William Utermohlen made his last drawings in pencil from 2000 to 2002. He was taken care of by his wife, friends, and caregivers at home until his deterioration made his admission to the Princess Louise nursing home necessary in 2004. He died in Hammersmith hospital in London on March 21, 2007.

Since their exhibition by the Wellcome Trust in London in 2001 these last portraits have received an increased recognition by the medical community, the press and the public.  They have been exhibited at the Fogg Museum of Art at the University of Harvard (2005), the Philadelphia Academy of Medicine , the New York Academy of Medicine (2006), at the Cité des Sciences in Paris, the Skirball Cultural Center in Los Angeles (2007) at the Chicago Cultural Center (2008) and the Musée de la Civilization, Quebec (2010). The greatest of the “Mummers” paintings, Old Glory 1970, was shown in a retrospective of figurative European art of the 1960’s at the Museo della Permanente in Milan, Italy (2011). A retrospective of the artist’s work - Pursuing the Ephemeral, Painting the Enduring: Alzheimer’s and the Artwork of William Utermohlen - was held at the Wakeley Gallery, Ames School of Art, Wesleyan University Bloomington Illinois in 2015. A second important retrospective exhibition – William Utermohlen, a Persistence of Memory – was held in central Chicago at the Loyola University Museum of Art (6 February 2016 to 23 July 2016).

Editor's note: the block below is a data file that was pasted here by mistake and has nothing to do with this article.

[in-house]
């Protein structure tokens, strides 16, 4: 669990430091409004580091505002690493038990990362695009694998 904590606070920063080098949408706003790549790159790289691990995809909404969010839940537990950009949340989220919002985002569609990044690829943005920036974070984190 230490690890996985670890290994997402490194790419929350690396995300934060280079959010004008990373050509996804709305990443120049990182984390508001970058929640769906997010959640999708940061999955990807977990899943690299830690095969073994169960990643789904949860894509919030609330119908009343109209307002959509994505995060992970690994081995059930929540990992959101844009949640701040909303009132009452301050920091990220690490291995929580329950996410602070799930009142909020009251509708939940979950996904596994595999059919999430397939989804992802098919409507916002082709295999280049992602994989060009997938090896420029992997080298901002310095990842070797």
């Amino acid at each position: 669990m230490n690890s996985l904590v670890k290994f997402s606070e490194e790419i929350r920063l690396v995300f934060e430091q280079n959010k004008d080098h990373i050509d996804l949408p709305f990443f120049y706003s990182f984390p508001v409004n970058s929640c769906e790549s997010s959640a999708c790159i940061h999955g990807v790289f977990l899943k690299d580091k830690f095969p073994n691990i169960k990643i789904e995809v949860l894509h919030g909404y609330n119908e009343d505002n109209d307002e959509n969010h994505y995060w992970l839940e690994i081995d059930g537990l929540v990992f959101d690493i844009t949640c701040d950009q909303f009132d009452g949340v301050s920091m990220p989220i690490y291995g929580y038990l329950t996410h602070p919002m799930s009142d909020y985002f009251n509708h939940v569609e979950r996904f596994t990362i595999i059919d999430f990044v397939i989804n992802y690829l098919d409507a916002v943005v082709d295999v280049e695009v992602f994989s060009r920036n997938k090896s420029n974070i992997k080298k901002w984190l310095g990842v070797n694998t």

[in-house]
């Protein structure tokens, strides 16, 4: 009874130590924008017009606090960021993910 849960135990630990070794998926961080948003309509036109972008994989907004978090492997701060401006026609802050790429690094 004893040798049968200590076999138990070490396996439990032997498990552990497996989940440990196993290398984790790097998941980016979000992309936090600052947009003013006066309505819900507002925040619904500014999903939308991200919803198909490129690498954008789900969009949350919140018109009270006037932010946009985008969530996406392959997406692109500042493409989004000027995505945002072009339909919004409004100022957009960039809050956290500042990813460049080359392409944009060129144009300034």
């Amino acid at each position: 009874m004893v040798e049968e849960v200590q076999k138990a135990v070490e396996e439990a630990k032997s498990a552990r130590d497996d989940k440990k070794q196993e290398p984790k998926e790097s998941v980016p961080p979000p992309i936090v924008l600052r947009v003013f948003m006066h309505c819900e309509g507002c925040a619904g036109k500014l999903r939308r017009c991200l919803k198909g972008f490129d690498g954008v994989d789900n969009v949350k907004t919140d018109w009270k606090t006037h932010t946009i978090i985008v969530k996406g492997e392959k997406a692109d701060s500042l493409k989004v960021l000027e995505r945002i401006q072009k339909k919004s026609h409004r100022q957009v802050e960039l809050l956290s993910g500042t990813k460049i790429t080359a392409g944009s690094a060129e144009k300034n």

Twelve of William Utermohlen’s late works will be on show in the exhibition Mirror Images – Reflections in Art and Medicine at the Kunstmuseum, Thun, Switzerland from 11 February to 30 April 2017.

The artist’s work is represented by:

 Chris Boïcos Fine Arts in Paris.

Jennifer Norback Fine Art in Chicago.